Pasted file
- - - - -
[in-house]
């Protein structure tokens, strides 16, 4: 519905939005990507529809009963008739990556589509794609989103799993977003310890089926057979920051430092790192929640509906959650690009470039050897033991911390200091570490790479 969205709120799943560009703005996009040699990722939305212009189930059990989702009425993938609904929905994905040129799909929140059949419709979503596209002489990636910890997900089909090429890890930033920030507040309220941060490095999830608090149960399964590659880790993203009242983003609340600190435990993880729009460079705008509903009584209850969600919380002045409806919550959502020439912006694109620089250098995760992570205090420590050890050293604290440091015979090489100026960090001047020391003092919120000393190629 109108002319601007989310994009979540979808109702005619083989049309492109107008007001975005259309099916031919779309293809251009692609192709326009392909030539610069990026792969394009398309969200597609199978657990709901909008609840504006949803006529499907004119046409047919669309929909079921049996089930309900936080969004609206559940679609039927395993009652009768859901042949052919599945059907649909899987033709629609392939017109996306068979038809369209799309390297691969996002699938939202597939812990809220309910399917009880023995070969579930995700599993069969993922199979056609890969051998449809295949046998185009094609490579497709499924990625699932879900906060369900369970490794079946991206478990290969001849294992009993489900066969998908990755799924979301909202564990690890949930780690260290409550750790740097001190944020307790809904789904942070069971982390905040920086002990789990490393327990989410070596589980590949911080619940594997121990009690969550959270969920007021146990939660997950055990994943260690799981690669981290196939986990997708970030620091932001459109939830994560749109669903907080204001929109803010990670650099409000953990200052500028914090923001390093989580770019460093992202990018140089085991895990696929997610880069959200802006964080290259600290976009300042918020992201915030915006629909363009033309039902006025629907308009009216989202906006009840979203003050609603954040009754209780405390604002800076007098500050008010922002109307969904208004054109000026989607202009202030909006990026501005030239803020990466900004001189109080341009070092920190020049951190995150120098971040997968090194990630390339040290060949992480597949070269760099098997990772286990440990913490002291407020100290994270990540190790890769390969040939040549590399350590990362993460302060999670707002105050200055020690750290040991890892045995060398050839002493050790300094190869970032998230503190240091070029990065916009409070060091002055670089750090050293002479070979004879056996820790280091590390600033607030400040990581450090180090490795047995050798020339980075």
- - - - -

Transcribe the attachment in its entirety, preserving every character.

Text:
[in-house]
């Protein structure tokens, strides 16, 4: 519905939005990507529809009963008739990556589509794609989103799993977003310890089926057979920051430092790192929640509906959650690009470039050897033991911390200091570490790479 969205709120799943560009703005996009040699990722939305212009189930059990989702009425993938609904929905994905040129799909929140059949419709979503596209002489990636910890997900089909090429890890930033920030507040309220941060490095999830608090149960399964590659880790993203009242983003609340600190435990993880729009460079705008509903009584209850969600919380002045409806919550959502020439912006694109620089250098995760992570205090420590050890050293604290440091015979090489100026960090001047020391003092919120000393190629 109108002319601007989310994009979540979808109702005619083989049309492109107008007001975005259309099916031919779309293809251009692609192709326009392909030539610069990026792969394009398309969200597609199978657990709901909008609840504006949803006529499907004119046409047919669309929909079921049996089930309900936080969004609206559940679609039927395993009652009768859901042949052919599945059907649909899987033709629609392939017109996306068979038809369209799309390297691969996002699938939202597939812990809220309910399917009880023995070969579930995700599993069969993922199979056609890969051998449809295949046998185009094609490579497709499924990625699932879900906060369900369970490794079946991206478990290969001849294992009993489900066969998908990755799924979301909202564990690890949930780690260290409550750790740097001190944020307790809904789904942070069971982390905040920086002990789990490393327990989410070596589980590949911080619940594997121990009690969550959270969920007021146990939660997950055990994943260690799981690669981290196939986990997708970030620091932001459109939830994560749109669903907080204001929109803010990670650099409000953990200052500028914090923001390093989580770019460093992202990018140089085991895990696929997610880069959200802006964080290259600290976009300042918020992201915030915006629909363009033309039902006025629907308009009216989202906006009840979203003050609603954040009754209780405390604002800076007098500050008010922002109307969904208004054109000026989607202009202030909006990026501005030239803020990466900004001189109080341009070092920190020049951190995150120098971040997968090194990630390339040290060949992480597949070269760099098997990772286990440990913490002291407020100290994270990540190790890769390969040939040549590399350590990362993460302060999670707002105050200055020690750290040991890892045995060398050839002493050790300094190869970032998230503190240091070029990065916009409070060091002055670089750090050293002479070979004879056996820790280091590390600033607030400040990581450090180090490795047995050798020339980075």